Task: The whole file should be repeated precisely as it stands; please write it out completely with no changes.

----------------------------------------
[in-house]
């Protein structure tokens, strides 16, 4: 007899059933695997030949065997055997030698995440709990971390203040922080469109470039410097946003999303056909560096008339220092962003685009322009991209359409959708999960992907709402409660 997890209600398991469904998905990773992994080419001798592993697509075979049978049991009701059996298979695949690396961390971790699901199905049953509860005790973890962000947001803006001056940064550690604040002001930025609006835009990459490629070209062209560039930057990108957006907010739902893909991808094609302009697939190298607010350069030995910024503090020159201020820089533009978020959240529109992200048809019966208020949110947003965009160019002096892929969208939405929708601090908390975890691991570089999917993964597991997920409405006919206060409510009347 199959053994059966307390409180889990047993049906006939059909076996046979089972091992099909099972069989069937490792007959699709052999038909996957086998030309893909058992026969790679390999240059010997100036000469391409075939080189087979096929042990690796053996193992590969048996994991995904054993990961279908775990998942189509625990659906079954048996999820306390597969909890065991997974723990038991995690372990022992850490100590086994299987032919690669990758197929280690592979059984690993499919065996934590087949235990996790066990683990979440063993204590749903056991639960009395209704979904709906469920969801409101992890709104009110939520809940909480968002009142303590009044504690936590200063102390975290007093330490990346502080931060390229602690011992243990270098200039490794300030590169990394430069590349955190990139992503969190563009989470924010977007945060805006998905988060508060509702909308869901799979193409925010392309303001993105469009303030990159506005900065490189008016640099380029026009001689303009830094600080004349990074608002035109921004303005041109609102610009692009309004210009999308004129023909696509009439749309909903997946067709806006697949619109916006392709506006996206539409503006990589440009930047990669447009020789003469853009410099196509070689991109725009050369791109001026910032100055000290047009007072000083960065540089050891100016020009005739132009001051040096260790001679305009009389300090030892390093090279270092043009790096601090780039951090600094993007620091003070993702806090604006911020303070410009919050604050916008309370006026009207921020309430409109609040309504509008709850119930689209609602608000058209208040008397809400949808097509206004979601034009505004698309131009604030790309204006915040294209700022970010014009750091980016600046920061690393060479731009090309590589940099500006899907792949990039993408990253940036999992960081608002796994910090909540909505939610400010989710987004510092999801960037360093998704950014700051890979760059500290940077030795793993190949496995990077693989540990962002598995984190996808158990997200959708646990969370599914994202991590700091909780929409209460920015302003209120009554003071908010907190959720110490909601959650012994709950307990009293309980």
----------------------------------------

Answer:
[in-house]
């Protein structure tokens, strides 16, 4: 007899059933695997030949065997055997030698995440709990971390203040922080469109470039410097946003999303056909560096008339220092962003685009322009991209359409959708999960992907709402409660 997890209600398991469904998905990773992994080419001798592993697509075979049978049991009701059996298979695949690396961390971790699901199905049953509860005790973890962000947001803006001056940064550690604040002001930025609006835009990459490629070209062209560039930057990108957006907010739902893909991808094609302009697939190298607010350069030995910024503090020159201020820089533009978020959240529109992200048809019966208020949110947003965009160019002096892929969208939405929708601090908390975890691991570089999917993964597991997920409405006919206060409510009347 199959053994059966307390409180889990047993049906006939059909076996046979089972091992099909099972069989069937490792007959699709052999038909996957086998030309893909058992026969790679390999240059010997100036000469391409075939080189087979096929042990690796053996193992590969048996994991995904054993990961279908775990998942189509625990659906079954048996999820306390597969909890065991997974723990038991995690372990022992850490100590086994299987032919690669990758197929280690592979059984690993499919065996934590087949235990996790066990683990979440063993204590749903056991639960009395209704979904709906469920969801409101992890709104009110939520809940909480968002009142303590009044504690936590200063102390975290007093330490990346502080931060390229602690011992243990270098200039490794300030590169990394430069590349955190990139992503969190563009989470924010977007945060805006998905988060508060509702909308869901799979193409925010392309303001993105469009303030990159506005900065490189008016640099380029026009001689303009830094600080004349990074608002035109921004303005041109609102610009692009309004210009999308004129023909696509009439749309909903997946067709806006697949619109916006392709506006996206539409503006990589440009930047990669447009020789003469853009410099196509070689991109725009050369791109001026910032100055000290047009007072000083960065540089050891100016020009005739132009001051040096260790001679305009009389300090030892390093090279270092043009790096601090780039951090600094993007620091003070993702806090604006911020303070410009919050604050916008309370006026009207921020309430409109609040309504509008709850119930689209609602608000058209208040008397809400949808097509206004979601034009505004698309131009604030790309204006915040294209700022970010014009750091980016600046920061690393060479731009090309590589940099500006899907792949990039993408990253940036999992960081608002796994910090909540909505939610400010989710987004510092999801960037360093998704950014700051890979760059500290940077030795793993190949496995990077693989540990962002598995984190996808158990997200959708646990969370599914994202991590700091909780929409209460920015302003209120009554003071908010907190959720110490909601959650012994709950307990009293309980």